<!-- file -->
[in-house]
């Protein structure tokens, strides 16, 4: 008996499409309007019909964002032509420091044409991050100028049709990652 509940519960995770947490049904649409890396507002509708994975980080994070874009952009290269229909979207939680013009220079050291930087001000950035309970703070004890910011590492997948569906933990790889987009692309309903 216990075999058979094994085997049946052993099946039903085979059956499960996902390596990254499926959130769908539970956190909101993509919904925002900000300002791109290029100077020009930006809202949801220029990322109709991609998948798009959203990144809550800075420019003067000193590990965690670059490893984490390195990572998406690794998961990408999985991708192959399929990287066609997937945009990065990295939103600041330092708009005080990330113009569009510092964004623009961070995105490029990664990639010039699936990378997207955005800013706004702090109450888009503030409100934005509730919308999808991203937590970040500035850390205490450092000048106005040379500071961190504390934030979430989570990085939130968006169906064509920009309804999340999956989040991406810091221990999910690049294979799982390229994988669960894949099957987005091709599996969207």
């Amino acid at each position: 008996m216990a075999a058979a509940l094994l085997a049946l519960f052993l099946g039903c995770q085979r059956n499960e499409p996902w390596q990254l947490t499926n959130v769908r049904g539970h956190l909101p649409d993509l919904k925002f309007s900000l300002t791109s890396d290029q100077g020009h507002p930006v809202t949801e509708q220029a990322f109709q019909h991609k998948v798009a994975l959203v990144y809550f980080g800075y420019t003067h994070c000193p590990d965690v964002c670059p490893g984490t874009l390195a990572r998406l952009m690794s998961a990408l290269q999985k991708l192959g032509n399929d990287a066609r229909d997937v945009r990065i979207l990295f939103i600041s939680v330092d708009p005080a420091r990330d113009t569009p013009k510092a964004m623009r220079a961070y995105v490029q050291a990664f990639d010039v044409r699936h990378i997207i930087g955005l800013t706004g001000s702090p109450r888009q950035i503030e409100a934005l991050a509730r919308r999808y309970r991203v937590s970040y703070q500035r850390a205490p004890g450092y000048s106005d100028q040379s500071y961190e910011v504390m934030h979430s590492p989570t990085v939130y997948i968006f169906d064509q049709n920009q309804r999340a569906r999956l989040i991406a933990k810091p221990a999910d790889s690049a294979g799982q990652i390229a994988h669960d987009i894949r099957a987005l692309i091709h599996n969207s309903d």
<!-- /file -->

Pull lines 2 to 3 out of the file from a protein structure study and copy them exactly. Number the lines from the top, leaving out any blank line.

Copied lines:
């Protein structure tokens, strides 16, 4: 008996499409309007019909964002032509420091044409991050100028049709990652 509940519960995770947490049904649409890396507002509708994975980080994070874009952009290269229909979207939680013009220079050291930087001000950035309970703070004890910011590492997948569906933990790889987009692309309903 216990075999058979094994085997049946052993099946039903085979059956499960996902390596990254499926959130769908539970956190909101993509919904925002900000300002791109290029100077020009930006809202949801220029990322109709991609998948798009959203990144809550800075420019003067000193590990965690670059490893984490390195990572998406690794998961990408999985991708192959399929990287066609997937945009990065990295939103600041330092708009005080990330113009569009510092964004623009961070995105490029990664990639010039699936990378997207955005800013706004702090109450888009503030409100934005509730919308999808991203937590970040500035850390205490450092000048106005040379500071961190504390934030979430989570990085939130968006169906064509920009309804999340999956989040991406810091221990999910690049294979799982390229994988669960894949099957987005091709599996969207």
């Amino acid at each position: 008996m216990a075999a058979a509940l094994l085997a049946l519960f052993l099946g039903c995770q085979r059956n499960e499409p996902w390596q990254l947490t499926n959130v769908r049904g539970h956190l909101p649409d993509l919904k925002f309007s900000l300002t791109s890396d290029q100077g020009h507002p930006v809202t949801e509708q220029a990322f109709q019909h991609k998948v798009a994975l959203v990144y809550f980080g800075y420019t003067h994070c000193p590990d965690v964002c670059p490893g984490t874009l390195a990572r998406l952009m690794s998961a990408l290269q999985k991708l192959g032509n399929d990287a066609r229909d997937v945009r990065i979207l990295f939103i600041s939680v330092d708009p005080a420091r990330d113009t569009p013009k510092a964004m623009r220079a961070y995105v490029q050291a990664f990639d010039v044409r699936h990378i997207i930087g955005l800013t706004g001000s702090p109450r888009q950035i503030e409100a934005l991050a509730r919308r999808y309970r991203v937590s970040y703070q500035r850390a205490p004890g450092y000048s106005d100028q040379s500071y961190e910011v504390m934030h979430s590492p989570t990085v939130y997948i968006f169906d064509q049709n920009q309804r999340a569906r999956l989040i991406a933990k810091p221990a999910d790889s690049a294979g799982q990652i390229a994988h669960d987009i894949r099957a987005l692309i091709h599996n969207s309903d």